I told him that I was seeing my ego as a visual metaphor. It looked like a huge building. I could see many things about the building that I wanted to change, but I didn't know how, and I felt ashamed. At the same time, I was experiencing a profound feeling of self-compassion.
He replied that this is the purpose of spiritual work. We don't go into the Transcendent in order to escape from the suffering of the ego. We do it in order to come out again and see the ego more clearly. It's a humbling experience because we see what we need to change.
Each time we go through this cycle, the ego matures a little more. Enlightenment is the beginning, not the end, of serious spiritual work.
Unitive Level Boundaries
Genpo Roshi says that enlightened people often appear crazy to others. It's confusing for conventional people to be around someone whose ego boundaries are extremely flexible. I was actually told by an ex-boyfriend to "go into therapy and find yourself." This is the same person who, at the beginning of our relationship, complimented me by saying that I had a "low need for ego gratification." He couldn't comprehend my perspective, and the large gap between our levels of development was an insurmountable problem. He said that I was the most complex person he'd ever met. Conventional thinkers are often freaked out by the complex, paradoxical thinking of Unitives.
My boyfriend had walls instead of boundaries, along with a long list of rules. The flexibility of my boundaries scared him because he was trying to avoid intimacy. Real intimacy can only be achieved when you have healthy, flexible boundaries.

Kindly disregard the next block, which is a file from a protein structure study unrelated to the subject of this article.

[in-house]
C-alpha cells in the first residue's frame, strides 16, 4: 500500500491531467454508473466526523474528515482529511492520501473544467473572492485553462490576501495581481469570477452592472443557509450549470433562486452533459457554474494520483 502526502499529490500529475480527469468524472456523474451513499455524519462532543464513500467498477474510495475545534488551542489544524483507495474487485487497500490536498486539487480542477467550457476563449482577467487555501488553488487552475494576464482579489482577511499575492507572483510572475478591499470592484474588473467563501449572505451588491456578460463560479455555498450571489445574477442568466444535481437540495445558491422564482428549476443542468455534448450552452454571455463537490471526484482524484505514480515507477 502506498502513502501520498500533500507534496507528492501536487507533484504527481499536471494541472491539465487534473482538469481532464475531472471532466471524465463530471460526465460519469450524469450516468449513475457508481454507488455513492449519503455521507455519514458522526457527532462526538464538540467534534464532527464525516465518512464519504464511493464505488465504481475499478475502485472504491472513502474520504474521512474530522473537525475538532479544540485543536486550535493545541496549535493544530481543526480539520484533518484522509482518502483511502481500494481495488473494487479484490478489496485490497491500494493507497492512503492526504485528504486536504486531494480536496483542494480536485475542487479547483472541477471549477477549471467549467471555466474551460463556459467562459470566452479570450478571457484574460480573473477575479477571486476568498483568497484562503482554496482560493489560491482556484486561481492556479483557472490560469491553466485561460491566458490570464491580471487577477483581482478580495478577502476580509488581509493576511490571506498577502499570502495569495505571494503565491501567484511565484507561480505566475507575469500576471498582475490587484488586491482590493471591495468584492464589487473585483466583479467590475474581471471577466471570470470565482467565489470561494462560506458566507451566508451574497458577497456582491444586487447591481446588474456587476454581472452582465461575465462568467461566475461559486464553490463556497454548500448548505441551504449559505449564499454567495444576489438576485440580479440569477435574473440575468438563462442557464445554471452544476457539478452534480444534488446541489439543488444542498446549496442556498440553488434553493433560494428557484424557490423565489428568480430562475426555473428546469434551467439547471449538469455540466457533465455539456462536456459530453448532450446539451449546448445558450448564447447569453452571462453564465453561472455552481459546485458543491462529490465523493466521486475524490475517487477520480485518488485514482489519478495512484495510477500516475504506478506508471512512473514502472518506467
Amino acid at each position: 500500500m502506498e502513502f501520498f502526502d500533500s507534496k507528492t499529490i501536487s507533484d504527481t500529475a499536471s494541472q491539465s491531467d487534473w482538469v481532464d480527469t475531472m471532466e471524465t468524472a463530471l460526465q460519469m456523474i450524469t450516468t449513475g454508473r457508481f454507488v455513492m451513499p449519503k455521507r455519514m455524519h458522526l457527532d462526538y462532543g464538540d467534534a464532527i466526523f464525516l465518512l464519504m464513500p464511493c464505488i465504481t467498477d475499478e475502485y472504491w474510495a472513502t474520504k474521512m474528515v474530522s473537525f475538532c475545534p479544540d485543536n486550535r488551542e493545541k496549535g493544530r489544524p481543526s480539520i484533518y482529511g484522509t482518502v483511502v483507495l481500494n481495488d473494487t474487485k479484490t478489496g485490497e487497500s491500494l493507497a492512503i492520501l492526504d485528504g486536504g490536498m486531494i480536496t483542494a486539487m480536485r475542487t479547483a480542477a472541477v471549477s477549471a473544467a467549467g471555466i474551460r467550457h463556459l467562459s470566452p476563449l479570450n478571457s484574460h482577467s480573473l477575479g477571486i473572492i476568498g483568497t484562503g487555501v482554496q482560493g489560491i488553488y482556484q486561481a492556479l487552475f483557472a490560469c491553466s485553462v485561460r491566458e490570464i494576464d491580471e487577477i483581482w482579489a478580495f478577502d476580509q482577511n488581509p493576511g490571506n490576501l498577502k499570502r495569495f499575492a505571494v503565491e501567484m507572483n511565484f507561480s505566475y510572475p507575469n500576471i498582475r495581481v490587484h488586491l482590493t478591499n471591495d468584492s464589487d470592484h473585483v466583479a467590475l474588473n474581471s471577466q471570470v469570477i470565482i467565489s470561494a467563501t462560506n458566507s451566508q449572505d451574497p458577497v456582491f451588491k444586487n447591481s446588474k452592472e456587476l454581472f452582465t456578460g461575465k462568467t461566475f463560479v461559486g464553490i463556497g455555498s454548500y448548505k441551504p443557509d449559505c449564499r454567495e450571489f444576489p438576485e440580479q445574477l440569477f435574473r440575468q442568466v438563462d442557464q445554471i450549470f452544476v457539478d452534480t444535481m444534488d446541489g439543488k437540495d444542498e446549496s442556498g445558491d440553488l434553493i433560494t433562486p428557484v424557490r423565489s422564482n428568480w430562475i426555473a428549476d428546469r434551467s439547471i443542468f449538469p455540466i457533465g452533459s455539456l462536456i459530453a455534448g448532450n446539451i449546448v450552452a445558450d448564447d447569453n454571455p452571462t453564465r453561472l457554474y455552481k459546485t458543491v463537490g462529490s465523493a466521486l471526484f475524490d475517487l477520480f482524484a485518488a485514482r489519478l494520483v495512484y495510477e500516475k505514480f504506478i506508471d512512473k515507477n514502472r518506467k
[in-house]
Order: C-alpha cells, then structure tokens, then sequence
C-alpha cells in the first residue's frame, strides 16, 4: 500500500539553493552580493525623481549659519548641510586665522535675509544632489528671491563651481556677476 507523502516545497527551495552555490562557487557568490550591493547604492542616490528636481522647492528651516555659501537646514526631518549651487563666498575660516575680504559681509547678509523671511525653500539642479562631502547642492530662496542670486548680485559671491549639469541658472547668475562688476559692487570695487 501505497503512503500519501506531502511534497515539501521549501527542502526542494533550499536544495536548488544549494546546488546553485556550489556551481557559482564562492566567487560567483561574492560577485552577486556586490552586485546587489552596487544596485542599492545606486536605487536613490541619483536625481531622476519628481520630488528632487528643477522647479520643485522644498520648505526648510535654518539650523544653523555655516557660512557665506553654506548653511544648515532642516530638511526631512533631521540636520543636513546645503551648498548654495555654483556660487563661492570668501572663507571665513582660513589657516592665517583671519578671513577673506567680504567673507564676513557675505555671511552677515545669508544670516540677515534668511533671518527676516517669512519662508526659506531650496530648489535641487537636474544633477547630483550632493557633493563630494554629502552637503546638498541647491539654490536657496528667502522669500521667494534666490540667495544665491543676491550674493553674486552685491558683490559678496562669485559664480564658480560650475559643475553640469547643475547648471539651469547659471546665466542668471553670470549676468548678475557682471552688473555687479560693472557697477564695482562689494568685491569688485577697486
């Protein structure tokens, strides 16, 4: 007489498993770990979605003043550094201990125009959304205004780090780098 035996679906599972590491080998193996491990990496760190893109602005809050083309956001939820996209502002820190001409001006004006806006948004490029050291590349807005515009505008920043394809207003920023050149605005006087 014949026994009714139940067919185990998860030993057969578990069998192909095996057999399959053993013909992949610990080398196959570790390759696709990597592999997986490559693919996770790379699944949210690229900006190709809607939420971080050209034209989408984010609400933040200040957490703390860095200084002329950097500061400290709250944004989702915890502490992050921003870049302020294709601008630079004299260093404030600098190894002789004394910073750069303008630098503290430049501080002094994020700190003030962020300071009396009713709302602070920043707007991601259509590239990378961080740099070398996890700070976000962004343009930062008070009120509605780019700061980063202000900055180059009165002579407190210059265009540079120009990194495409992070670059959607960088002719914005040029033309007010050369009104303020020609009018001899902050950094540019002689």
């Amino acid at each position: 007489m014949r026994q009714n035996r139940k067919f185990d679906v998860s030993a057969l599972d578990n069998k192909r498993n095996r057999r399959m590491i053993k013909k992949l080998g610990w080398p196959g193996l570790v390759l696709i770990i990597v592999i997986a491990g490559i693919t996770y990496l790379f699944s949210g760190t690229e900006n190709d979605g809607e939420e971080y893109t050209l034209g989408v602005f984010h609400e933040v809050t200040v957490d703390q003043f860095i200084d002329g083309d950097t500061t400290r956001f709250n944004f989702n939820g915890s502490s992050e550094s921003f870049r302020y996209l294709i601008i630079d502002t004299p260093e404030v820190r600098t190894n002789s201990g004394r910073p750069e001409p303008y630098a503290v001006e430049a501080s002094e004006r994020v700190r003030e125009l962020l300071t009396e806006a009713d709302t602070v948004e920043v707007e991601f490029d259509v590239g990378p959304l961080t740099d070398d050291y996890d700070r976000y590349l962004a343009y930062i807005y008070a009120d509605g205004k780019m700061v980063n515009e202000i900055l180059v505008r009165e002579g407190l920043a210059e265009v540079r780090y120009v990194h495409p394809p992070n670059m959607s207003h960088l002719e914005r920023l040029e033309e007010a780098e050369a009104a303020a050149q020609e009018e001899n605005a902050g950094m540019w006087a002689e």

Flexible boundaries are like the skill of a martial arts master who cannot be overpowered by bigger, stronger opponents because the master is able to deflect every attack with a non-resistant defense. Eventually, the opponent wears himself out trying to fight against the master.
"Properly boundaried people exert quiet but considerable force." ~Pia Mellody, The Intimacy Factor
I have lots of patience because I understand people. But I do have boundaries. If these boundaries are violated, the relationship is over. I don't act hastily because I trust in the natural unfolding of the universe. But when I do act, it is decisive and definitive.
The Unitive acts when everything comes together in a moment of clarity. He acts spontaneously at the right moment. He is aligned with his own soul, and he is operating on the soul's timetable.